This was a popular problem and we saw many different ways to go about solving it. The discussion on the mailing list was also very good, with many ideas shared and explained. I'm going to go through a few solutions today, because they are not overly long and I think we can learn something from each of them. Let's begin with some code by Dennis Frommknecht. Here's the entire solution: #!/usr/bin/env ruby -W # This solution uses 3 nested loops to divide the # numbers into 4 groups (using regular expressions). # Then the 3 allowed combinations of plus and minus # are inserted between the groups. # Finally the result is calculated using eval NUMBERS = "123456789" CORRECT_RES = 100 OPS = [['+', '-', '-'], ['-', '+', '-'], ['-', '-', '+']] num_of_ops = OPS[0].length equ_counter = 0 1.upto(NUMBERS.length - num_of_ops) do |i| 1.upto(NUMBERS.length - num_of_ops - i + 1) do |j| 1.upto(NUMBERS.length - num_of_ops - i + 1 - j + 1) do |k| if NUMBERS.match(/(\d{#{i}})(\d{#{j}})(\d{#{k}})(\d+)/) then OPS.each do |o| command = "#{$1} #{o[0]} #{$2} #{o[1]} #{$3} #{o[2]} #{$4}" res = eval command equ_counter += 1 puts "*" * 15 if res == CORRECT_RES puts "#{command} = #{res}" puts "*" * 15 if res == CORRECT_RES end end end end end puts "#{equ_counter} possible equations tested" There are really two aspects to solving the base quiz. First, you need to find the possible permutation of the operators. There are really only three orders they can come up in and Dennis chose to just hardcode those in the OPS constant. The other problem is about partitioning. You need to divide the digits into four groupings that you can insert the three operators between. Again, Dennis pretty much hardcoded the logic for this using three nested iterators. The interesting side of this solution though is how they work. Basically, Dennis just counts off some number of digits from the front of the line. Then he counts of some number of digits after that. A third count is made for some number of digits after that, ensuring we leave at least one at the end. This gives us three lengths, which one Regexp turns into four groups. From there, the expression is constructed, eval()ed to get an answer, and finally printed. This solution does a good job of showing the process, but there are some shortcuts to be found. For example, if you move from considering just the ordering of the three operators to the actual positioning of the three operators, you can drop the partitioning step altogether. Let me use Paul's code to show you what I mean: class String def unique_permutations # modified to get unique permutations from # http://blade.nagaokaut.ac.jp/cgi-bin/scat.rb/ruby/... # which says it was inspired by a RubyQuiz! :) return [self] if self.length < 2 perms = Hash.new 0.upto(self.length - 1) do |n| rest = self.split(//u) # for UTF-8 encoded strings picked = rest.delete_at(n) rest.join.unique_permutations.each { |x| perms[picked + x] = nil } end perms.keys end end digits = ARGV[0] ops = ARGV[1] target = ARGV[2].to_i # pad ops list with spaces to match the number of slots between the digits ops = ops + " " * (digits.size - ops.size - 1) # build a format string with slots between the digits digits = digits.split("").join("%s") operator_perms = ops.unique_permutations operator_perms.each do |p| # build expression by inserting the ops into the format string, # after converting spaces to empty strings exp = digits % p.split("").map{|x|x.chomp(" ")} val = eval(exp) puts "*******************" if val==target puts exp + " = " + val.to_s puts "*******************" if val==target end puts puts "%d possible equations tested" % operator_perms.size Paul's permutation code is the first new element that jumps out at us here. It works by recursively combining smaller and smaller permutations until it has generated all possible combinations. The permutations are stored in Hash keys so duplicates will automatically be eliminated. Next we see that Paul nails pretty much all of the extra credit by importing the digits, operators, and target from command-line parameters. This means that he can't hardcode any logic, because he can't count on what will be passed to his script. The next two lines are the interesting part. Paul counts the number of spaces between all the digits. These are the positions in which operators need to be placed. Paul pads the operator list to include extra spaces, so it will match the position count. Then the digit list is transformed into a printf() style pattern that will insert an operator, or extra space, between each number. From there it just takes one call to the unique_permutations() method to walk the choices. Paul's output code is very similar to the code we saw from Dennis earlier. Going one step further, let's examine how Christian Neukirchen walked the same position list: (00000000..'22222222'.to_i(3)).map { |x| x.to_s(3).rjust(8, "0"). tr('012', '-+ ') }. find_all { |x| x.count("-") == 2 and x.count("+") == 1 }. map { |x| t = "1" + x.split(//).zip((2..9).to_a).join.delete(" ") [eval(t), t] }.sort.each { |s, x| puts "*****************" if s == 100 puts "#{x}: #{s}" puts "*****************" if s == 100 } This code does the same permutation of positions Paul's code did, using simple counting. You see, counting from 00000000 (a pretty way to show 0 with eight positions) to whatever number '22222222'.to_i(3) is, in base 3, will yield all possible combinations of 0s, 1s, and 2s. Christian then culls the list for the proper mixes of operators and transliterates those digits to operators or spaces. The rest of the code we have seen before. Together these solutions show quite a few options for handling permutations in Ruby. Another common option from the submissions I didn't show was to load an external library that handles permutations. This is a great option in practice, because you get road-tested code, but I wanted to show how you might handle such a thing for this summary. My thanks to all the people who sent in permutations of Ruby code to solve this permutations problem. They are great stuff. Tomorrow's problem is something you can handle on your fingers...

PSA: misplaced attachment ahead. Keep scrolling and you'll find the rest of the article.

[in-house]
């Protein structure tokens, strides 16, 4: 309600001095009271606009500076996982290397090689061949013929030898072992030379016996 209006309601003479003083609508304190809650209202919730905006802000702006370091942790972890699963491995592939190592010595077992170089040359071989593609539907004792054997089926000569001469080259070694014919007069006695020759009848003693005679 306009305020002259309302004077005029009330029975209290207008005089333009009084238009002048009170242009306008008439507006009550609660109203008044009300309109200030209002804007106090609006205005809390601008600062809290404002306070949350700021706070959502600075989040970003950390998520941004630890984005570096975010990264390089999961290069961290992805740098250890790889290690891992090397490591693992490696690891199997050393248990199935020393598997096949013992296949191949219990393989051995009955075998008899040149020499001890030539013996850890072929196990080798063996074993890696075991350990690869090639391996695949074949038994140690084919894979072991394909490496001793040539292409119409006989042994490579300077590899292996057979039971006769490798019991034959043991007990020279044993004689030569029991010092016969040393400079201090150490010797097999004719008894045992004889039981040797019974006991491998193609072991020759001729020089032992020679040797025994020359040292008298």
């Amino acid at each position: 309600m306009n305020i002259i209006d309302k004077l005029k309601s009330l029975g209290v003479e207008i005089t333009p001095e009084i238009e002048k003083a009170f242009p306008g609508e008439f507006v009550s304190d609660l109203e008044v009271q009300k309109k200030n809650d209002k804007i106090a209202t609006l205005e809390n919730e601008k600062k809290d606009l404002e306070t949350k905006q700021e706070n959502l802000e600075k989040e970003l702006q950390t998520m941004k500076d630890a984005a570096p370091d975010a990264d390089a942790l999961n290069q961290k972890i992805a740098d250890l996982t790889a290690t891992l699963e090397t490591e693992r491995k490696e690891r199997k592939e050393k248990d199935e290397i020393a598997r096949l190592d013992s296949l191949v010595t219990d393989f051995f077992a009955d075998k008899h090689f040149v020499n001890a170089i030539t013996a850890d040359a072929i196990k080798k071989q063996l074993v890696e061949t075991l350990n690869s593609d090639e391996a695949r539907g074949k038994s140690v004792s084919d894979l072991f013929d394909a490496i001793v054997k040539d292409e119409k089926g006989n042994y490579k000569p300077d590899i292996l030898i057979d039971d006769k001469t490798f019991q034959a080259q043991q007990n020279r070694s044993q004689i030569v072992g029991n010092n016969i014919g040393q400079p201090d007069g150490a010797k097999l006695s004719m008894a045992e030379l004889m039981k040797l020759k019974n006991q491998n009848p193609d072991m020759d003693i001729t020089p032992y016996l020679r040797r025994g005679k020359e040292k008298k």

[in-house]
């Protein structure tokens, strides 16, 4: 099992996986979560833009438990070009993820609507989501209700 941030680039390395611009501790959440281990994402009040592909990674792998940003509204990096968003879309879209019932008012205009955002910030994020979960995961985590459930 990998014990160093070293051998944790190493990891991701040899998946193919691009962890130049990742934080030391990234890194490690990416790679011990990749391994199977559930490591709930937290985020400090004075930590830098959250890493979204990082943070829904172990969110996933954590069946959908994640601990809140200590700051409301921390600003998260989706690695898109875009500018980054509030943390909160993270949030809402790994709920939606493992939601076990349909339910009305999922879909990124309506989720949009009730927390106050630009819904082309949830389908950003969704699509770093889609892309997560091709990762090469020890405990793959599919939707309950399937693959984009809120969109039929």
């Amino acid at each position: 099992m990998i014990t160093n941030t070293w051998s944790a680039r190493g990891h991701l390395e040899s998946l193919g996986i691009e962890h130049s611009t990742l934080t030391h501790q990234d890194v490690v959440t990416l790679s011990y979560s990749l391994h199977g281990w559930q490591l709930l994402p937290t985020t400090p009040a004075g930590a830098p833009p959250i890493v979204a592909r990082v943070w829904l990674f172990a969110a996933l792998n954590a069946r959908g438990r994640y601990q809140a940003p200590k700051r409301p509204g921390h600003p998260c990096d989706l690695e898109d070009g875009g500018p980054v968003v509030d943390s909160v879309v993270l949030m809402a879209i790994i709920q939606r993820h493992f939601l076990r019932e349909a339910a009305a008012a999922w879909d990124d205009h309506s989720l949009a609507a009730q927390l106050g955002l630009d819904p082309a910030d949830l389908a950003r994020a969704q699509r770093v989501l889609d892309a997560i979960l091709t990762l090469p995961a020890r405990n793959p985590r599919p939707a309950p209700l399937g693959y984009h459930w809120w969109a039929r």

on 2007-04-12 15:01